Computer tech support scams have been around for years, and while the basic premise remains the same, they have evolved.
Early on, scammers sought victims by e-mail. More recently, they’ve cold-called people listed in public directories and on the national do-not-call list.
The latest mutation targets businesses, according to an alert by the Internet Crime Complaint Center, or iC3, on Wednesday.
In many scams, a company contacts you, assumes the identity of a major computer company, falsely tells you your computer has some grave deficiency and for a fee, the company offers to fix the problem.
The caller then gains access to your computer by directing you to a website and downloads malicious software. Various programs can root out your personal data, disable your computer’s security system or monitor your keystrokes. Sometimes you’re sold worthless software or software available for free elsewhere.
While regulators and computer companies have worked to combat the scams, the battle is far from over, in part because the only barriers to entry in the industry are a phone, a computer and a way to process credit card charges.
And profits are large. Tech support scams cost victims an average of $875, according to survey results released by the Microsoft Corp. in 2011.
Microsoft surveyed 7,000 computer users in the United States, Canada, Ireland and the United Kingdom. Fifteen percent had received a call from a tech support scammer. About one-fifth of those allowed access to their computers or divulged credit card information. The average cost to fix damage to computers was $4,800 in the United States.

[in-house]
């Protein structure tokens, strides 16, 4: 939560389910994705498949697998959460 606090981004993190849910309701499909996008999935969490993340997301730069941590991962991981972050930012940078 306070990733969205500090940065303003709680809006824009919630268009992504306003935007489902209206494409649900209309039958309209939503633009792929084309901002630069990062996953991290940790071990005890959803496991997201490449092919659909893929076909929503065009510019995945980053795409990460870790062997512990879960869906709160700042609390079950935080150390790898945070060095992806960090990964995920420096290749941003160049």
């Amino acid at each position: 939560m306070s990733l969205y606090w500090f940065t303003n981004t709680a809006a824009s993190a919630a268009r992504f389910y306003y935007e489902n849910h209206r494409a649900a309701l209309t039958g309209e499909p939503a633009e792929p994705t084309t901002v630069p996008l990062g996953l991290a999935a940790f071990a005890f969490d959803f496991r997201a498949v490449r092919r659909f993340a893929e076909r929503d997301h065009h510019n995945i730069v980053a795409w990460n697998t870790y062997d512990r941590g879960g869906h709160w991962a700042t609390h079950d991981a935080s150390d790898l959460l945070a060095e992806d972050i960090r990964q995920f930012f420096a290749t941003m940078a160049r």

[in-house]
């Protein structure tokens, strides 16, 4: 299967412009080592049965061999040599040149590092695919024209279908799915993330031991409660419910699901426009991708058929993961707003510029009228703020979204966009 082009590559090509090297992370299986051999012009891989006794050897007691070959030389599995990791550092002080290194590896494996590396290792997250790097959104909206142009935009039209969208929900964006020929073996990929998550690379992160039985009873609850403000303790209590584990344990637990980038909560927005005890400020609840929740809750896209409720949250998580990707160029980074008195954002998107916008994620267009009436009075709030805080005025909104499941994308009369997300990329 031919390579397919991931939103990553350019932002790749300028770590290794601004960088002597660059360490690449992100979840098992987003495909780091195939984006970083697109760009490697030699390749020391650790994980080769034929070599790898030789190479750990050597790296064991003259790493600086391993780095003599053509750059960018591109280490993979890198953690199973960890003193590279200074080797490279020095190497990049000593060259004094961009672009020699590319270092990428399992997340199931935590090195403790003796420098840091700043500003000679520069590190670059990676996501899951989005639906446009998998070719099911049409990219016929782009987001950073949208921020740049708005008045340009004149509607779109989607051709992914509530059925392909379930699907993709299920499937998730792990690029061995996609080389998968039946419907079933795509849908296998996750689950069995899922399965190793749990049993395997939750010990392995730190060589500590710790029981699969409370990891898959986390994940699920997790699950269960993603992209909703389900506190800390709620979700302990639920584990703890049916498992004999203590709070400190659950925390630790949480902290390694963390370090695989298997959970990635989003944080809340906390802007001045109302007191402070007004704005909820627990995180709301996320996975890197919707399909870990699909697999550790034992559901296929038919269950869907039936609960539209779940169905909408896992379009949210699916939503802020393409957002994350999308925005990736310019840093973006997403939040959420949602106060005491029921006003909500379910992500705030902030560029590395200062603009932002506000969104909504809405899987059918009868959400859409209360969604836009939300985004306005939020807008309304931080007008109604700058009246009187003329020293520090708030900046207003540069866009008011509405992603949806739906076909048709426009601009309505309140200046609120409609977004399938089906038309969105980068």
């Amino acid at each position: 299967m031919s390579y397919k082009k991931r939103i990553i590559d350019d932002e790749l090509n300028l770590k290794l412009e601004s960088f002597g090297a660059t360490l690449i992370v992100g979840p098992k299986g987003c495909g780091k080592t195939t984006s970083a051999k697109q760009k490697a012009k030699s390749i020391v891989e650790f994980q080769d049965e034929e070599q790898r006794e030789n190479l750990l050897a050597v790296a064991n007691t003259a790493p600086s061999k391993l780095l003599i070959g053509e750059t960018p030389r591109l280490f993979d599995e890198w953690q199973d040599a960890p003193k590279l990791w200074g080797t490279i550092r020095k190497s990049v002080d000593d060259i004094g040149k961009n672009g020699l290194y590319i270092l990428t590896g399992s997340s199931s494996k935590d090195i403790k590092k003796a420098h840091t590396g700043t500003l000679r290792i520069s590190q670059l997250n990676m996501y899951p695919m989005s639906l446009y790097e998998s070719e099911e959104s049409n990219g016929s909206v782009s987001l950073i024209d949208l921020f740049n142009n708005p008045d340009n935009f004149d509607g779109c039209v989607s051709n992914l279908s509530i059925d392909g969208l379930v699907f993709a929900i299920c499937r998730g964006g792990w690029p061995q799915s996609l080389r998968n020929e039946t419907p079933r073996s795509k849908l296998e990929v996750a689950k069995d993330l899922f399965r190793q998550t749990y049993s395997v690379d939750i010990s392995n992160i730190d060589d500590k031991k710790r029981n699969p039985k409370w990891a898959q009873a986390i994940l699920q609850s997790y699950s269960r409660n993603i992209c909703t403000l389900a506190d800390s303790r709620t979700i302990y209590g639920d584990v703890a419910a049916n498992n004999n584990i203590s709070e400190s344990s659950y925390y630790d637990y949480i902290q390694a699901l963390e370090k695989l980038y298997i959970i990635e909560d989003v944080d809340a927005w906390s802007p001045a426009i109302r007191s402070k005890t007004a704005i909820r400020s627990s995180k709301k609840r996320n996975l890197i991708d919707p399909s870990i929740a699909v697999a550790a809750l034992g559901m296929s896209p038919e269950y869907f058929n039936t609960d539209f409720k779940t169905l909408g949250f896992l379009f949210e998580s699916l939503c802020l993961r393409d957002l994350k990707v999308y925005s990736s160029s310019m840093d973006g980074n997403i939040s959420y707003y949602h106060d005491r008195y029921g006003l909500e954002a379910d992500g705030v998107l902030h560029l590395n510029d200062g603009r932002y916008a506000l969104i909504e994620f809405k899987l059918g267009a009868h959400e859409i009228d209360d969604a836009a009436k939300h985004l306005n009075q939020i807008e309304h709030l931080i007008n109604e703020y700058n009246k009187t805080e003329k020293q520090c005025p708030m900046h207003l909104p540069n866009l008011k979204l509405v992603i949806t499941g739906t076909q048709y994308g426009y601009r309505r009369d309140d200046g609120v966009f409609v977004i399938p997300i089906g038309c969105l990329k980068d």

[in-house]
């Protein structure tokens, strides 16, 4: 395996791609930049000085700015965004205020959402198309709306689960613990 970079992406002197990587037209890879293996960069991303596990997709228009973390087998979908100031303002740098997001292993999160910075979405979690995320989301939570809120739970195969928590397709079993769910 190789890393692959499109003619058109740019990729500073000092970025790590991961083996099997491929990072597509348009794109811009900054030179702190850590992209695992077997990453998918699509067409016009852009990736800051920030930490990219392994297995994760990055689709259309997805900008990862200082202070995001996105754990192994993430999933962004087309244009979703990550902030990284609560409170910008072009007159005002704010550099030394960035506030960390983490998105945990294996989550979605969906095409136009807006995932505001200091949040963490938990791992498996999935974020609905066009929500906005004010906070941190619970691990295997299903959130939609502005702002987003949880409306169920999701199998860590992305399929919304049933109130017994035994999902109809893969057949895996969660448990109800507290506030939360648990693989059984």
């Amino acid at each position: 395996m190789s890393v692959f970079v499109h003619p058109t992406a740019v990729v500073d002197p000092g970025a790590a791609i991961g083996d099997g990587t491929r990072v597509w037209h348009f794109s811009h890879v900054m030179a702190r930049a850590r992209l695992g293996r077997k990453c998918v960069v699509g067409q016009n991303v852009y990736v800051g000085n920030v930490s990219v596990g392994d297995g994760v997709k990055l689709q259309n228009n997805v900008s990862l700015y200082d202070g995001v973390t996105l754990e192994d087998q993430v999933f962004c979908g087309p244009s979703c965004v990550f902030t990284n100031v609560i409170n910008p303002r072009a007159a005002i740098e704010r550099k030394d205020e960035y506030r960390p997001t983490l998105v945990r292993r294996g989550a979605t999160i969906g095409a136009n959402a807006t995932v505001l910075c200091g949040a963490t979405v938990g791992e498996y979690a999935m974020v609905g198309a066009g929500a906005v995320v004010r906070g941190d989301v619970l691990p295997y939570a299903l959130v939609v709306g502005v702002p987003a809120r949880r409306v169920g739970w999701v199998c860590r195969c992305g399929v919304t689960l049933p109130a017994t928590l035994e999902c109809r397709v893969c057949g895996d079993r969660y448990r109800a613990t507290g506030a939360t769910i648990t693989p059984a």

“Microsoft and other companies have made positive progress in making their software more secure,” but “we have seen an increase in cybercrimes that use deception and social engineering schemes to exploit people,” according to a Microsoft spokesperson.
Victim directed to website
The latest ploy goes like this. Scammers call a business to say its computer system needs to be updated in order for wire transfer functions to work properly. The victim is directed to a website, told to open a program and log in, at which point the caller has access to the victim’s account, according to iC3.
One victim shut off his computer when he noticed remote activity, but not before “the caller had loaded $950 onto a prepaid credit card from the business’s account,” the iC3 alert said.
Vern Miller, of Plymouth, had become frustrated with the sluggishness of his computer. So he sought help from a company he said listed a telephone number on a pop-up ad and offered free technical support.
The person he called had a foreign accent, he said, and claimed he was a Microsoft technician located in New York who could download “all kinds of stuff to clear up [my] computer. ... Then they got ahold of my computer and they started writing something.”
He reluctantly provided his credit card number. A charge of $199 showed up on his bill with the merchant name of “Live Tech Help,” he said.
Whistleblower called a man named Carl, who identified himself as the customer service manager for Live Tech Help.
Carl wouldn’t give his last name but said that his company is legitimate and that he will reconnect with Miller regarding its 30-day refund policy. The company advertises through Google AdWords, he said. Live Tech Help, which Carl said is located in Connecticut, couldn’t be found in a state business-registration search.
Miller told Whistleblower he hasn’t seen his computer’s performance improve since paying the $199.
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